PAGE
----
Vikes Sign Cook

Ryan Cook

The Vikings continued their rapid-fire signings of rookies from the 2006 draft, making Ryan Cook the fourth of their six draft picks to sign. The Vikings inked the versatile offensive lineman to a four-year contract.

Until today, Ryan Cook was known simply as the guy the Vikings drafted with the pick the Dolphins sent their way in exchange for Daunte Culpepper. Now, he's signed and ready to start his own Vikings career.

Terms of the four-year contract were not released, but VU has been told that the contract includes $1.5 million in guaranteed money between bonuses and first-year salary.

Cook is the latest in a flurry of signings by the Vikings. On Monday, Ray Edwards and Greg Blue came to terms. On Tuesday, defensive back Cedric Griffin was added to that list.

With Cook signed, the Vikings only have two players that need to be signed before the team opens training camp next week. VU has been told that negotiations are underway with linebacker Chad Greenway, but that talks with the agent for quarterback Tarvaris Jackson are going slowly.

THURSDAY NOTES
* A local TV report Wednesday said that Brad Johnson isn't happy being the 36th-highest paid quarterback in the league and wants his four-year deal reworked to pay him starting QB money. While VU mentioned this same topic a couple of months ago, there has been no formal discussion between the Vikings and Johnson's people about a new deal. Johnson has said he will honor his contract and show up at training camp on time, but there could be a growing rift if the Vikings don't increase Johnson's pay envelope.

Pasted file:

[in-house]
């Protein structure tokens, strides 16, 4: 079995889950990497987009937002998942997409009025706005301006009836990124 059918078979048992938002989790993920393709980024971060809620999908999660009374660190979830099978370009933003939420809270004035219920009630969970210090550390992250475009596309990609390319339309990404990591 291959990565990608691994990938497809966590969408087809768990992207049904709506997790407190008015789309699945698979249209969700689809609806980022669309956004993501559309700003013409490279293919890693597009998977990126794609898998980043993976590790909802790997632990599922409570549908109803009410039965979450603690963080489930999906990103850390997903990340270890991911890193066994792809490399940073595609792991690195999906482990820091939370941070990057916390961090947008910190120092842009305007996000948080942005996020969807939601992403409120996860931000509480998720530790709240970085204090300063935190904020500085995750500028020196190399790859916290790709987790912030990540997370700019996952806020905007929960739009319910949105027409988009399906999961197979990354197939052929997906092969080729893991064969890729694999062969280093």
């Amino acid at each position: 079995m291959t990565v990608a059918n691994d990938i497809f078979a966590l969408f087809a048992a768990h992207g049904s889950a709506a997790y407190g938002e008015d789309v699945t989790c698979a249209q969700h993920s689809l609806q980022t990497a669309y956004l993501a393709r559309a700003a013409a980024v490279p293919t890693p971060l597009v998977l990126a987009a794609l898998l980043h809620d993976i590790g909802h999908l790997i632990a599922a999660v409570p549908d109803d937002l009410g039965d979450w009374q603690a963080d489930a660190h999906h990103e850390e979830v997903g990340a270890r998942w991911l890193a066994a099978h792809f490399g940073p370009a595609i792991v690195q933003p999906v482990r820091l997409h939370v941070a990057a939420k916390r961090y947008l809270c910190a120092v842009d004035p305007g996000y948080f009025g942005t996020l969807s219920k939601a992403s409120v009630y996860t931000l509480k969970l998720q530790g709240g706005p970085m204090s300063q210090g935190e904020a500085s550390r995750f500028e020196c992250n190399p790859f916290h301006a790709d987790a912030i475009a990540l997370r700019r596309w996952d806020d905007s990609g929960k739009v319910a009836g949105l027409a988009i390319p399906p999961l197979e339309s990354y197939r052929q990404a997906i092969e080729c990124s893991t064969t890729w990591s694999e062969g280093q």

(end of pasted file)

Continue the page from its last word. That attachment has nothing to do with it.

* Sioux Falls, S.D., is making another pitch to the Vikings to get them to move their training across state lines. When South Dakota officials first made such overtures, Gov. Tim Pawlenty said moving training camp out of state would go a long way to killing any public funding for a new Vikings stadium.
* Owner Zygi Wilf met for 90 minutes with Minneapolis political and business leaders, keeping the door open to a potential stadium deal within the city. Wilf declined comment after the meeting, but several city officials maintained that the Vikings should stay in Minneapolis. Earlier this week, the Army Corps of Engineers threw a potential wrench in Wilf's plan to build a stadium in Anoka County by saying some of the land critical to the scope of the project is deemed wetlands and unfit for business purposes in its zoning.

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